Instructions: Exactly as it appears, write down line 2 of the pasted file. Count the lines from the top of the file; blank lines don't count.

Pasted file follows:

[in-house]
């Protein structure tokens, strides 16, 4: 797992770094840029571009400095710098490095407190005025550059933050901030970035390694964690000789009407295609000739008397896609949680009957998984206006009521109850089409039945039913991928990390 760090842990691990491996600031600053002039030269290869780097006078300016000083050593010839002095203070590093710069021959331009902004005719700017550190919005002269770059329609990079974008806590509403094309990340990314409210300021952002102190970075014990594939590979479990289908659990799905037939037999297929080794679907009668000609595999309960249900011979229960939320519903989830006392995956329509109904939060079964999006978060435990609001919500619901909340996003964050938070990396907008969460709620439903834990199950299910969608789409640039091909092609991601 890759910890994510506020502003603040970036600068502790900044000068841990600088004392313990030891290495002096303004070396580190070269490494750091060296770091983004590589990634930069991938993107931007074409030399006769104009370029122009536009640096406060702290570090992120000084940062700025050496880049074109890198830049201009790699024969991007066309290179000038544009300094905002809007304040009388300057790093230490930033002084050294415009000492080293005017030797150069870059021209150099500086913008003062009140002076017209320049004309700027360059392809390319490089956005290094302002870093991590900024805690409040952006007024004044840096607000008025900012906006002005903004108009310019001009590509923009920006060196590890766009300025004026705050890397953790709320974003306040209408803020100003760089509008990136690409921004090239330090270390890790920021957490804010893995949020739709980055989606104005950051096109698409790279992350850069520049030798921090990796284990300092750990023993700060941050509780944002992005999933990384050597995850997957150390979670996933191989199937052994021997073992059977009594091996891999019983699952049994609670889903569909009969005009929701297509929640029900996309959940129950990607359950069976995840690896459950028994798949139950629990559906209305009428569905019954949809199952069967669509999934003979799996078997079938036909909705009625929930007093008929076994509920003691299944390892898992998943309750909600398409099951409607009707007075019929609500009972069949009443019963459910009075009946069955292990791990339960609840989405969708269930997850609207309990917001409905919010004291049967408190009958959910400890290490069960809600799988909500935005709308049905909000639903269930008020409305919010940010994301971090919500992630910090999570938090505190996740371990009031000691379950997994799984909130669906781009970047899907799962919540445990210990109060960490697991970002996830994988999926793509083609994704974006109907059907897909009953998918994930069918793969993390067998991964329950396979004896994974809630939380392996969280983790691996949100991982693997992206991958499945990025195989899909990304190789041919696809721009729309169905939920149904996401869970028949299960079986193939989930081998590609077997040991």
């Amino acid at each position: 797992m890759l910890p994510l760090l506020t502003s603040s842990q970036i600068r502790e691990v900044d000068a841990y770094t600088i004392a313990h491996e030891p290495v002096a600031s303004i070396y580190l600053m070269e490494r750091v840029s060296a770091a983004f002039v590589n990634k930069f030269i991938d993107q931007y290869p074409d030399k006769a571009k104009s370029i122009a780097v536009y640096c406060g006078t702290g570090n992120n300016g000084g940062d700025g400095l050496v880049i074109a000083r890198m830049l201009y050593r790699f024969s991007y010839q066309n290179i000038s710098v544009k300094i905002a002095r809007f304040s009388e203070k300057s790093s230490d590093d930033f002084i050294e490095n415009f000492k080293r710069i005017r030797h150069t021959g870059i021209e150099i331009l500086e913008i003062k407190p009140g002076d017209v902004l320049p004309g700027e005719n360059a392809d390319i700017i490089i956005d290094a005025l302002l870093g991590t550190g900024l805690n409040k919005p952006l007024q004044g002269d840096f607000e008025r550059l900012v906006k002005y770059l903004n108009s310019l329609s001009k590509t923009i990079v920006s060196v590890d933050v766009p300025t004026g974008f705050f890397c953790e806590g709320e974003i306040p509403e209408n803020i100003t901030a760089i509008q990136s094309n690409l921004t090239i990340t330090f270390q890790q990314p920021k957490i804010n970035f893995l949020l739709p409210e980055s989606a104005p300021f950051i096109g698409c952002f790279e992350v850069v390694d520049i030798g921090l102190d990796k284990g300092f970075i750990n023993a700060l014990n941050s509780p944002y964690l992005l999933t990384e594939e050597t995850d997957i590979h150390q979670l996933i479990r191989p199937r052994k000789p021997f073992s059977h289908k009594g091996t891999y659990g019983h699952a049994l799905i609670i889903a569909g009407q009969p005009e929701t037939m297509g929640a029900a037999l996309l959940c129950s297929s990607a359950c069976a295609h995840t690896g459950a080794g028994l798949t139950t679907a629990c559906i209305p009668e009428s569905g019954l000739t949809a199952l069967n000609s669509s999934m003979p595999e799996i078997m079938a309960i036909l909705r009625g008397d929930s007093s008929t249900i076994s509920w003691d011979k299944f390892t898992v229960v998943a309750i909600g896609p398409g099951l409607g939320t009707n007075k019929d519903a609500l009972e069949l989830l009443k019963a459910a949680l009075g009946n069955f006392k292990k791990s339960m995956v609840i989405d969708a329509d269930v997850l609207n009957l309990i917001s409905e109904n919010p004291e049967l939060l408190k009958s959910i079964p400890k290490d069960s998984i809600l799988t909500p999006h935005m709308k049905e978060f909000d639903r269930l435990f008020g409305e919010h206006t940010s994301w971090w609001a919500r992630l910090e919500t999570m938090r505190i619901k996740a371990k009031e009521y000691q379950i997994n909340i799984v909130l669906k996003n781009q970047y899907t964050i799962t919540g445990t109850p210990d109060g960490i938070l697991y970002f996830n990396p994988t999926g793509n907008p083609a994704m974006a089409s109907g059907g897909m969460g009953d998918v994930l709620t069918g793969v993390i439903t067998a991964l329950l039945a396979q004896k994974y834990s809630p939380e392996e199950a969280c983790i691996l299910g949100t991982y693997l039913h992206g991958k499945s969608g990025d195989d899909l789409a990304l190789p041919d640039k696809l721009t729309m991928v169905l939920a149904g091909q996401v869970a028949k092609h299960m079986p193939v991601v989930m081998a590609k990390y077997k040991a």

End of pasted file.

């Protein structure tokens, strides 16, 4: 797992770094840029571009400095710098490095407190005025550059933050901030970035390694964690000789009407295609000739008397896609949680009957998984206006009521109850089409039945039913991928990390 760090842990691990491996600031600053002039030269290869780097006078300016000083050593010839002095203070590093710069021959331009902004005719700017550190919005002269770059329609990079974008806590509403094309990340990314409210300021952002102190970075014990594939590979479990289908659990799905037939037999297929080794679907009668000609595999309960249900011979229960939320519903989830006392995956329509109904939060079964999006978060435990609001919500619901909340996003964050938070990396907008969460709620439903834990199950299910969608789409640039091909092609991601 890759910890994510506020502003603040970036600068502790900044000068841990600088004392313990030891290495002096303004070396580190070269490494750091060296770091983004590589990634930069991938993107931007074409030399006769104009370029122009536009640096406060702290570090992120000084940062700025050496880049074109890198830049201009790699024969991007066309290179000038544009300094905002809007304040009388300057790093230490930033002084050294415009000492080293005017030797150069870059021209150099500086913008003062009140002076017209320049004309700027360059392809390319490089956005290094302002870093991590900024805690409040952006007024004044840096607000008025900012906006002005903004108009310019001009590509923009920006060196590890766009300025004026705050890397953790709320974003306040209408803020100003760089509008990136690409921004090239330090270390890790920021957490804010893995949020739709980055989606104005950051096109698409790279992350850069520049030798921090990796284990300092750990023993700060941050509780944002992005999933990384050597995850997957150390979670996933191989199937052994021997073992059977009594091996891999019983699952049994609670889903569909009969005009929701297509929640029900996309959940129950990607359950069976995840690896459950028994798949139950629990559906209305009428569905019954949809199952069967669509999934003979799996078997079938036909909705009625929930007093008929076994509920003691299944390892898992998943309750909600398409099951409607009707007075019929609500009972069949009443019963459910009075009946069955292990791990339960609840989405969708269930997850609207309990917001409905919010004291049967408190009958959910400890290490069960809600799988909500935005709308049905909000639903269930008020409305919010940010994301971090919500992630910090999570938090505190996740371990009031000691379950997994799984909130669906781009970047899907799962919540445990210990109060960490697991970002996830994988999926793509083609994704974006109907059907897909009953998918994930069918793969993390067998991964329950396979004896994974809630939380392996969280983790691996949100991982693997992206991958499945990025195989899909990304190789041919696809721009729309169905939920149904996401869970028949299960079986193939989930081998590609077997040991």